In yet another symbolic move designed to foster the idea that things are “looking up”, American forces will today scale down their visible presence in major Iraqi cities.
Don’t believe what you read — U.S. troops will not “withdraw”, but rather will relocate to larger bases within city limits. In Mosul, this means FOB Marez, which is located a stone’s throw away from the city centre; in Baghdad, Iraqis will take control of the smaller Joint Security Stations while the Americans pull back to the fringes of the central districts.
This may be a big deal politically to both Obama and Maliki, but on the ground little will change for the Americans. They have already adopted a largely passive posture; “unilateral” patrols have been a no-no for months, and the MNF-I claim that the remaining troops will have an advisory role is a bit of a joke, since that is how American soldiers have seen themselves in Baghdad for at least a year. Let’s just say there’ll be a hell of a lot of foreign “advisors” armed to the teeth in the Iraqi capital come tomorrow.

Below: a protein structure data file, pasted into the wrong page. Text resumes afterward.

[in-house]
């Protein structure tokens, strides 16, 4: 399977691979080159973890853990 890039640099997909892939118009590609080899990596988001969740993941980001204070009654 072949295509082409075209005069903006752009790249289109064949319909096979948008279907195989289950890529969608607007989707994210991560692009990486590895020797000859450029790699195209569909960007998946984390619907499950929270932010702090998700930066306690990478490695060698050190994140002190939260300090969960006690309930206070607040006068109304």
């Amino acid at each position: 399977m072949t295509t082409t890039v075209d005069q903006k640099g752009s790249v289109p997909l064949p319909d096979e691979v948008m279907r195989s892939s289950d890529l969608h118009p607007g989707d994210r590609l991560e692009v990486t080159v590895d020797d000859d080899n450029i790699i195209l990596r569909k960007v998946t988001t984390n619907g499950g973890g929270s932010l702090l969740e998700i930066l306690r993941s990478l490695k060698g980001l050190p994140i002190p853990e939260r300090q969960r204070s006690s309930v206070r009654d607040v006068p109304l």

For the Iraqi security forces, however, it will be a huge change. They’re now forced to “stand up”, whether they like it or not, or more importantly, whether they’re able to do it or not. They will be killed in ever larger numbers. Their mentors — the guys who gave them the Dodges and the Humvees and the MREs — will not be there to help them out, at least not on a daily basis.
Their adversaries, too, will face a do-or-die moment. For Al-Qaeda in Iraq and the various insurgent groups still active, this is the last chance to reinvigorate their campaign to cripple the Iraqi state. Bad news is, even if they fail, violence will continue. Sunni militants will keep killing civilians in the hope of setting off a tit-for-tat sectarian war. You can call the bloodshed “residual” or whatever the hell you want, but the fact is, it will be a tragedy.
And then, of course, there will be the next Big One. Like always, when the dust settles — and that will take a long time — the Kurds will be the losers. Whatever Iraq will look like after the war is over, it will not be a democracy. In fact, I wouldn’t be surprised if next January’s parliamentary election would be the last of its kind for at least a couple of decades.